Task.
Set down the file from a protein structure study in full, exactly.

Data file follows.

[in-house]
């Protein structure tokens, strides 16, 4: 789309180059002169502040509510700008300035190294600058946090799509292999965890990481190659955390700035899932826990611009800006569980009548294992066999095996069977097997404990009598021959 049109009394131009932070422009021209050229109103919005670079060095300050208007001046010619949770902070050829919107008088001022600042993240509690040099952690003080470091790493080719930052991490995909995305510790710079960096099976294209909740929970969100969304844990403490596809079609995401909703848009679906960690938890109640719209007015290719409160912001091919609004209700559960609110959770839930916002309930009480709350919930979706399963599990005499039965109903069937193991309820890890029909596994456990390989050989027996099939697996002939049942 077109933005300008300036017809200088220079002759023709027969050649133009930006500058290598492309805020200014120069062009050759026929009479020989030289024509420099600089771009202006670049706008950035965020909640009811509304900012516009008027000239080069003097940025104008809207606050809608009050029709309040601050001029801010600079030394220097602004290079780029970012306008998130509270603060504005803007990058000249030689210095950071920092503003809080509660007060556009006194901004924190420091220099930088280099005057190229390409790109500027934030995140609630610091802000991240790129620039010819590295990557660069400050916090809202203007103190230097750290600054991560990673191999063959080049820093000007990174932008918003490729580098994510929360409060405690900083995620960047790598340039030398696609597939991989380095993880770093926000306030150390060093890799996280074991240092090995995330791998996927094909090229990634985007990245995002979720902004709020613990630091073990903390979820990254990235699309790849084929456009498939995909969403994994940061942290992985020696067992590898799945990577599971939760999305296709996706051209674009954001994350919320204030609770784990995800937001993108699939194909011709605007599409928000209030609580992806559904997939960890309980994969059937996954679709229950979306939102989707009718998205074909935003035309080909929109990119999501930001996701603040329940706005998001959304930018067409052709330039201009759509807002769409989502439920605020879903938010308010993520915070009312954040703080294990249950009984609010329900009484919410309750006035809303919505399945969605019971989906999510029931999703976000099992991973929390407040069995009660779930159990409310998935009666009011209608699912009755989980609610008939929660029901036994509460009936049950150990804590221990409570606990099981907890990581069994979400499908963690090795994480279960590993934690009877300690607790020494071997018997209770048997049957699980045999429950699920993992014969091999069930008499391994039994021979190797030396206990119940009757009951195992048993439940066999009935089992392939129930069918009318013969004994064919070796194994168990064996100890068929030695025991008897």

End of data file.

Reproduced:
[in-house]
């Protein structure tokens, strides 16, 4: 789309180059002169502040509510700008300035190294600058946090799509292999965890990481190659955390700035899932826990611009800006569980009548294992066999095996069977097997404990009598021959 049109009394131009932070422009021209050229109103919005670079060095300050208007001046010619949770902070050829919107008088001022600042993240509690040099952690003080470091790493080719930052991490995909995305510790710079960096099976294209909740929970969100969304844990403490596809079609995401909703848009679906960690938890109640719209007015290719409160912001091919609004209700559960609110959770839930916002309930009480709350919930979706399963599990005499039965109903069937193991309820890890029909596994456990390989050989027996099939697996002939049942 077109933005300008300036017809200088220079002759023709027969050649133009930006500058290598492309805020200014120069062009050759026929009479020989030289024509420099600089771009202006670049706008950035965020909640009811509304900012516009008027000239080069003097940025104008809207606050809608009050029709309040601050001029801010600079030394220097602004290079780029970012306008998130509270603060504005803007990058000249030689210095950071920092503003809080509660007060556009006194901004924190420091220099930088280099005057190229390409790109500027934030995140609630610091802000991240790129620039010819590295990557660069400050916090809202203007103190230097750290600054991560990673191999063959080049820093000007990174932008918003490729580098994510929360409060405690900083995620960047790598340039030398696609597939991989380095993880770093926000306030150390060093890799996280074991240092090995995330791998996927094909090229990634985007990245995002979720902004709020613990630091073990903390979820990254990235699309790849084929456009498939995909969403994994940061942290992985020696067992590898799945990577599971939760999305296709996706051209674009954001994350919320204030609770784990995800937001993108699939194909011709605007599409928000209030609580992806559904997939960890309980994969059937996954679709229950979306939102989707009718998205074909935003035309080909929109990119999501930001996701603040329940706005998001959304930018067409052709330039201009759509807002769409989502439920605020879903938010308010993520915070009312954040703080294990249950009984609010329900009484919410309750006035809303919505399945969605019971989906999510029931999703976000099992991973929390407040069995009660779930159990409310998935009666009011209608699912009755989980609610008939929660029901036994509460009936049950150990804590221990409570606990099981907890990581069994979400499908963690090795994480279960590993934690009877300690607790020494071997018997209770048997049957699980045999429950699920993992014969091999069930008499391994039994021979190797030396206990119940009757009951195992048993439940066999009935089992392939129930069918009318013969004994064919070796194994168990064996100890068929030695025991008897």